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Elderly people’s call for respite

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WORRIED— Kavala

The elderly are supposed to be protected in their communities but you find some people who are just excited for nothing and go about destabilising the peace elderly persons enjoy. “What they are doing is criminal and we, as the government, will make sure that elderly persons are protected and bring perpetrators to justice”.

Ignatius Daudi Mpaha’s ceiling of hope has been collapsing each passing day.

He is one of the elderly people in the country.

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“We are discriminated against in this country. I blame the situation on lack of requisite laws,” Mpaha said.

He said countless people who have been overtaken by age are also left out of initiatives that promote self-sustenance, citing the social cash transfer programme.

His sentiments may not be far from the truth.

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According to Malawi Network of Older Persons Organisation (Manepo) statistics, 21 elderly people fell victim to attacks in the year 2021.

These are not ordinary attacks but those that culminate in death.

“As such, by saying 21, we are talking of elderly people that were killed on witchcraft-related accusations,” said the organisation’s executive director Andrew Kavala.

This year, which is just roughly six months old, eight elderly people have already been killed, with stakeholders registering 23 cases of victimisation.

These figures have come to light when, Wednesday, the elderly commemorated World Elderly Abuse Awareness Day.

The day is an annual initiative launched on June 15 2006 by the International Network for the Prevention of Elderly Abuse and the World Health Organisation.

It aims to provide an opportunity for community members around the world to promote a better understanding of the abuse the elderly suffer by raising awareness of the cultural, social, economic, and demographic processes affecting them.

“We need the Older Persons Bill now rather than later. The country needs a law that will protect the elderly,” he said.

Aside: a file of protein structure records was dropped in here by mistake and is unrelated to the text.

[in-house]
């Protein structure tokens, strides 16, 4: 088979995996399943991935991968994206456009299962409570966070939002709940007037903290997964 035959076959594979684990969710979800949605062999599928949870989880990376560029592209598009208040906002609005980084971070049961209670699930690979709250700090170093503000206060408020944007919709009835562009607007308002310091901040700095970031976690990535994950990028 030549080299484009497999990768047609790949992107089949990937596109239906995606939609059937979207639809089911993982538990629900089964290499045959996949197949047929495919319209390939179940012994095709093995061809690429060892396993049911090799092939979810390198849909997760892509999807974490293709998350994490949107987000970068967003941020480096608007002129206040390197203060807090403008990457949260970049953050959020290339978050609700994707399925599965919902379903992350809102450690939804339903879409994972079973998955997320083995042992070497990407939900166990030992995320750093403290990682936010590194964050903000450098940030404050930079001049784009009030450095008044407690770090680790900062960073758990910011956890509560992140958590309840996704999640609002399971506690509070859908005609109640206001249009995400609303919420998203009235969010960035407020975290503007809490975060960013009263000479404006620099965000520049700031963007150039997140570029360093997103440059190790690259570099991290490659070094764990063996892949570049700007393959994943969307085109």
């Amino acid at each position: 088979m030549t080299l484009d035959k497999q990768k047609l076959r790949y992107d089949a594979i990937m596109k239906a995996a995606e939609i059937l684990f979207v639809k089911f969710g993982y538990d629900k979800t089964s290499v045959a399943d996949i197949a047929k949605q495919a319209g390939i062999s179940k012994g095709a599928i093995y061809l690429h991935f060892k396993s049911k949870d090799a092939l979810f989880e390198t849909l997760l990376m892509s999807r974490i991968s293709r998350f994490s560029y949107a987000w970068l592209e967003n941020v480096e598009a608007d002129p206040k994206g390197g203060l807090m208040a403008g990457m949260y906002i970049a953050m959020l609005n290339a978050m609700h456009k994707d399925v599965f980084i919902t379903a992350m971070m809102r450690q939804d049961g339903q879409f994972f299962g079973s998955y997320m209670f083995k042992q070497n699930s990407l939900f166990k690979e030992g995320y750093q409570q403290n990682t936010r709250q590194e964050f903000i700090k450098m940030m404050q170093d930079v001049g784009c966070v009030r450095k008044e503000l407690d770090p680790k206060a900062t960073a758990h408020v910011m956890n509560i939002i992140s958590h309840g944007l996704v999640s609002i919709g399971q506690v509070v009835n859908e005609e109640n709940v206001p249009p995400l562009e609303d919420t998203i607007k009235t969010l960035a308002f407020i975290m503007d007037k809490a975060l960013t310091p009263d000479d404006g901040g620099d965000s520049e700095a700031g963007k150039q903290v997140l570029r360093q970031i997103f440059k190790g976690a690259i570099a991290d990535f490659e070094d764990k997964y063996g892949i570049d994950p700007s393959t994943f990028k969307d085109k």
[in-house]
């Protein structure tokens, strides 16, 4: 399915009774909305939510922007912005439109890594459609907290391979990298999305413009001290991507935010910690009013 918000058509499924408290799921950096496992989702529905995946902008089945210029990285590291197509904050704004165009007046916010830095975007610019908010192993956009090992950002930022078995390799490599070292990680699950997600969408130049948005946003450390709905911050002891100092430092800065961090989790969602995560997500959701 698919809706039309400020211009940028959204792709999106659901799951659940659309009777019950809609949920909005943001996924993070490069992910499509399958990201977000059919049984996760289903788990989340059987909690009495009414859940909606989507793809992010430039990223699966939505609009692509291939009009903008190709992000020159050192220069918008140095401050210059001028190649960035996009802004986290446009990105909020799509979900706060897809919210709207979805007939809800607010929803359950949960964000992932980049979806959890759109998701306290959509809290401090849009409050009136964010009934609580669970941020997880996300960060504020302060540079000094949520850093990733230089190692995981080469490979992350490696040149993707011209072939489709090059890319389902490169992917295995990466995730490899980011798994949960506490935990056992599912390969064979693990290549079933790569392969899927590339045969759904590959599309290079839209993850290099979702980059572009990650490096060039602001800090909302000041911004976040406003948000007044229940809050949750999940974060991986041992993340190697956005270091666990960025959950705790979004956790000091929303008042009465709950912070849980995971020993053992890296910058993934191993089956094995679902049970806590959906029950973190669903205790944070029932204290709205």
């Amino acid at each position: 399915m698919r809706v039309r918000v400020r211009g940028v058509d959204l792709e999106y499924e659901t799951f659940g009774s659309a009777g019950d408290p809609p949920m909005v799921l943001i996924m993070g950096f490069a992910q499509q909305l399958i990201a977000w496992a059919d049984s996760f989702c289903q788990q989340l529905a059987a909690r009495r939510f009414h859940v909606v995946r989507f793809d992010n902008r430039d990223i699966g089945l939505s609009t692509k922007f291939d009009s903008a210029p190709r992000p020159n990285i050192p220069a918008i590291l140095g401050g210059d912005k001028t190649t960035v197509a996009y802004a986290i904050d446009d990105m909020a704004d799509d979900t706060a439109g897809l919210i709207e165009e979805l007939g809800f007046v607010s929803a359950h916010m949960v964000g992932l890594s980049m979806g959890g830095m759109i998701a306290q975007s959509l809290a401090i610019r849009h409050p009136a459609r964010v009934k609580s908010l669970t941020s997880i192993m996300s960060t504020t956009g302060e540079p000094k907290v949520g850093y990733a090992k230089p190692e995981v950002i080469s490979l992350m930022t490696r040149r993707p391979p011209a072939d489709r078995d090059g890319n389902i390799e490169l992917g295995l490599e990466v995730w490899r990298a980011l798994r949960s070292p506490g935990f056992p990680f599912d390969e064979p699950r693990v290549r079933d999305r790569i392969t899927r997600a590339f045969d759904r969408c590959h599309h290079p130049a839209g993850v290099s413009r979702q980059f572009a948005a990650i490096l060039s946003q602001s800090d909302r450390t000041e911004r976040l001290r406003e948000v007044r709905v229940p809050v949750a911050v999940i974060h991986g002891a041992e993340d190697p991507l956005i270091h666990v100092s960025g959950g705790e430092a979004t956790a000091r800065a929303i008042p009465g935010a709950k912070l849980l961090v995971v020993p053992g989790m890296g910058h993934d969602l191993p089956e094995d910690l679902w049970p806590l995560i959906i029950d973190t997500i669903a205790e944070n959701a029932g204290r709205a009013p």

Secretary for Gender, Community Development and Social Welfare Roselyn Makhumula said the ministry will see to it that the bill sees the light of day.

“We understand the concerns of people, as regards delays to table the bill, but the fact of the matter is that the bill is being handled. The draft bill was sent to the Ministry of Justice for further review and we know that they are working on it and, after that, they will take it to the next level,’’ she said.

Makhumula, however, appealed to Malawians to work together in protecting the elderly.

“The elderly are supposed to be protected in their communities but you find some people who get excited for nothing and go about destabilising the peace elderly persons enjoy.

“What they are doing is criminal and we, as the government, will make sure that elderly persons are protected and bring perpetrators to justice,” she said.

Deputy Commissioner of Police, who is also Officer-in-charge for Limbe Police Station, Gladson Chipumphula, assured Malawians that perpetrators of violence against the elderly would be dealt with.

“People should defend the elderly whenever they see that they are being abused in any way,” he said.

That way, people like Mpaha will feel appreciated in the country, the self-proclaimed Warm Heart of Africa.

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